Retailers could be hit with a “debilitating” £8bn spike in the cost of consumer goods if the UK fails to strike a deal with the EU.

Research by consultancy Retail Economics and law firm Squire Patton Boggs has claimed that additional import duties in the event of a hard Brexit would add £7.8bn to Britain’s import duty bill.

Higher import costs from the introduction of new tariffs could leave goods such as chocolate carrying an import duty of around 30%, while clothing and footwear items may suffer an average tariff of 11%.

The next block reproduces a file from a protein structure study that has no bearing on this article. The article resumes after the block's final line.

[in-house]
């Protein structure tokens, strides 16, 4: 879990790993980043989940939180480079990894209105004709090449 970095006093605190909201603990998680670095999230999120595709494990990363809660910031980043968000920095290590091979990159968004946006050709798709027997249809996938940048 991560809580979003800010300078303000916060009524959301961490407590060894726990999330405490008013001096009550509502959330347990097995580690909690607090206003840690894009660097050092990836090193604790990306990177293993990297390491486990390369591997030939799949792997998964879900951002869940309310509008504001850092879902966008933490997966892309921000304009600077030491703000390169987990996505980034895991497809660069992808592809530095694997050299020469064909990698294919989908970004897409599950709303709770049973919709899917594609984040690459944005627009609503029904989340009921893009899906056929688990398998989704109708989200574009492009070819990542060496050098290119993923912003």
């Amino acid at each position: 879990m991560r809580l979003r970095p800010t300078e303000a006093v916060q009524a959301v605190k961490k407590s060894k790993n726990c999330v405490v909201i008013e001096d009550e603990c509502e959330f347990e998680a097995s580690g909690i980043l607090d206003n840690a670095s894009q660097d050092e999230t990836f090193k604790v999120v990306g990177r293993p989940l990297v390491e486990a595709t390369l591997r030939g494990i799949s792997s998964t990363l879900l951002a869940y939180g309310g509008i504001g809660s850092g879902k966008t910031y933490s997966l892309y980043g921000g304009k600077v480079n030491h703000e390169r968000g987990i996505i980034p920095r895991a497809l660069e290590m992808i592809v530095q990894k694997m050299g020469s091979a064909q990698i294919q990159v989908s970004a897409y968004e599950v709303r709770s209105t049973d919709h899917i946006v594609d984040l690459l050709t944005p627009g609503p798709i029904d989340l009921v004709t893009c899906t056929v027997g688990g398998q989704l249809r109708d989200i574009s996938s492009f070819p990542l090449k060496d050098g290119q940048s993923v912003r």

Retail Economics chief executive Richard Lim said businesses needed to be aware of the risks if a “hard Brexit scenario becomes a reality following a transition period”.

Lim added that grocery retailers would “face the toughest challenge”, since “almost three quarters of what we eat is imported from the EU”.

“Some tariffs on meat and dairy products would rise to more than 80 per cent, causing an inevitable surge in food inflation to hit families,” he said.

And he warned that amid “softening consumer demand and mounting cost pressures”, additional tariffs on such a scale would “amount to a tipping point with some retailers unable to remain commercially viable”.